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At tænke - hurtigt og langsomt (2011)

af Daniel Kahneman

Andre forfattere: Se andre forfattere sektionen.

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7,982177777 (4.13)159
Major New York TimesThe New York Times Book Review
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» Se også 159 omtaler

Engelsk (161)  Hollandsk (6)  Fransk (2)  Italiensk (1)  Catalansk (1)  Spansk (1)  Tysk (1)  Alle sprog (173)
Viser 1-5 af 173 (næste | vis alle)
23.65 ( )
  MRMP | Jan 9, 2021 |
23.65 ( )
  MRMP | Jan 9, 2021 |
If you haven't yet read this book, stop reading this review and read the book. It is one of the best books yet written.

As well as providing meaningful insights into human cognition and reality, it will inspire most readers to want to become behavioral economists or cognitive psychologists, and the insights into the long running and highly productive professional relationship between Daniel Kahneman and Amos Tversky (who died before publication) are the model of how professionals should interact.

Essentially, Thinking, Fast and Slow presents models for how humans make decisions. The idea of an intuitive "System I" and a more reflective "System II" is discussed at length, and other biases (the "experiencing self" vs. "remembering self", and relative prioritization by individuals and society between those two elements).

A great narrative tool in the book is a reflection at the end of each chapter, placing the ideas into concrete statements made by believers -- since one of the ideas of the book is that the concrete is much more understandable and memorable than the abstract, it's especially appropriate.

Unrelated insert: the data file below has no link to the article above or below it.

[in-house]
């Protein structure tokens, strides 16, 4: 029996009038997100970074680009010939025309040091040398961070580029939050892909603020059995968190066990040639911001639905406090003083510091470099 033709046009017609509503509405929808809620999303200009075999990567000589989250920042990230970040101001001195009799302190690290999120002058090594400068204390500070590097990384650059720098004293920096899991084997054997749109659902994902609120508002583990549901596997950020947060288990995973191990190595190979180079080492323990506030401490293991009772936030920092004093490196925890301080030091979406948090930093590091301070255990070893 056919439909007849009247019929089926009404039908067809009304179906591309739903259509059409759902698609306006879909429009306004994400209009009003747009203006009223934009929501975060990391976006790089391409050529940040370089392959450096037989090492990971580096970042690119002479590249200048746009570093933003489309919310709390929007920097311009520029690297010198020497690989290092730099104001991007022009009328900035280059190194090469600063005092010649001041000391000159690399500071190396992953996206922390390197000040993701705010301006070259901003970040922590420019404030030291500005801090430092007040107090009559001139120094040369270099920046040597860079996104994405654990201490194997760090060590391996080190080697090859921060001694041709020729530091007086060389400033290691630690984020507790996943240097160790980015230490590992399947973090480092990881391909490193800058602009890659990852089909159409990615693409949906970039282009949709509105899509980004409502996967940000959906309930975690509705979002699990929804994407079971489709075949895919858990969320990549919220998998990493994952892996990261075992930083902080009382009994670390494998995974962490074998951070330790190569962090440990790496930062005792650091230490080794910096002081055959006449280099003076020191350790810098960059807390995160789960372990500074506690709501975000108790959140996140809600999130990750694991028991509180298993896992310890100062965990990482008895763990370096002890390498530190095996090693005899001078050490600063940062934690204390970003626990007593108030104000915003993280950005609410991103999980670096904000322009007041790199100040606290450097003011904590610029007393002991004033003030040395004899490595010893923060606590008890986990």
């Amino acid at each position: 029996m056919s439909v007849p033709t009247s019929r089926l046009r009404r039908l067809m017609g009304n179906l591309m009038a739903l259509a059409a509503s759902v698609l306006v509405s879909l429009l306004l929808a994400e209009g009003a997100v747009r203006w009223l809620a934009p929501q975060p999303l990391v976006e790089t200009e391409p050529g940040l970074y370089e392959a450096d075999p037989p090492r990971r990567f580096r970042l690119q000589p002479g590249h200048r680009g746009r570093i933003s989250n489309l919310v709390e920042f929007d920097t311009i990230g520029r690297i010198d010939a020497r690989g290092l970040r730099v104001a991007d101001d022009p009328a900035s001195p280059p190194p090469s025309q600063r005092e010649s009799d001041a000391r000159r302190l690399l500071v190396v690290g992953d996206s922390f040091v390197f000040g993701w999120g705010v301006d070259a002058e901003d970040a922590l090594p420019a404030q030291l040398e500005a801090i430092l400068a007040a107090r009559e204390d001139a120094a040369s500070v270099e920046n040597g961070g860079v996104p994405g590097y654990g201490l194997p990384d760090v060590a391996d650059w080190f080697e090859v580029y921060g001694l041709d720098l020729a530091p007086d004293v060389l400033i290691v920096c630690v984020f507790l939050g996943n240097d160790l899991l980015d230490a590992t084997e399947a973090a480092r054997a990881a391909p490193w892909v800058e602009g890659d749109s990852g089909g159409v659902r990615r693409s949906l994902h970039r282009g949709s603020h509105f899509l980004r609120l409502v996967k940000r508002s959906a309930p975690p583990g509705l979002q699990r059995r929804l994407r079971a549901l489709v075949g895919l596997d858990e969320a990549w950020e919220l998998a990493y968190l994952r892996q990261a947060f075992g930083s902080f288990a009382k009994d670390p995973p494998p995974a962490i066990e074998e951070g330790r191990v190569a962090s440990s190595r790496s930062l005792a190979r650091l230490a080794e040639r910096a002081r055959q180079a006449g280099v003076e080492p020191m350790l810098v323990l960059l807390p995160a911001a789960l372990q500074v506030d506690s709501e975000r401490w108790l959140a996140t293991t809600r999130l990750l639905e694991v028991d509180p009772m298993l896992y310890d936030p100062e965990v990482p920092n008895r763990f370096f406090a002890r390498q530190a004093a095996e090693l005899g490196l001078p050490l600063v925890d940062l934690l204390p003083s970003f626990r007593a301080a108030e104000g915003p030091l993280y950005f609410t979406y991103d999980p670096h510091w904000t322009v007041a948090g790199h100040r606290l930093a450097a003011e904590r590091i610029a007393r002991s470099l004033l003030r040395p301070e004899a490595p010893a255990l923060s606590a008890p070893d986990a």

As an audiobook, it works pretty well. The one area where a printed book would be superior is when numbers are presented (in examples); I have a hard time doing mental calculations on tables of numbers when they're spoken, and there were a few areas where I just didn't try. However, overall, it's a very solid audiobook -- maybe 95% as good as the text. ( )
  octal | Jan 1, 2021 |
I wish I could say "look what I've discovered!" but this book is already famous and I am sure there are many reviews that can describe it more eloquent than I can. Still, here I am and here is my review.

Thinking, Fast and Slow is about our mind, our brain, how it works and how it makes decisions and it is not nearly as good as we think it is. Daniel Kahneman, now in his eighties, has spent a life time of analyzing research and humans and it has given him a Nobel Prize in economy (the closest you come to a prize in psychology) but more importantly, an insight into the human mind.

In goodreads there are more than 400 quotes registered from this book and I think that by itself tells you how information packed and how surprising this book is. Some things I will try to remember from this book are:

* The less you know, the easier it is to make a decision. A complicated decision with partially conflicting data will make us uncomfortable. So if a hard decision seems easy, I probably don't know enough.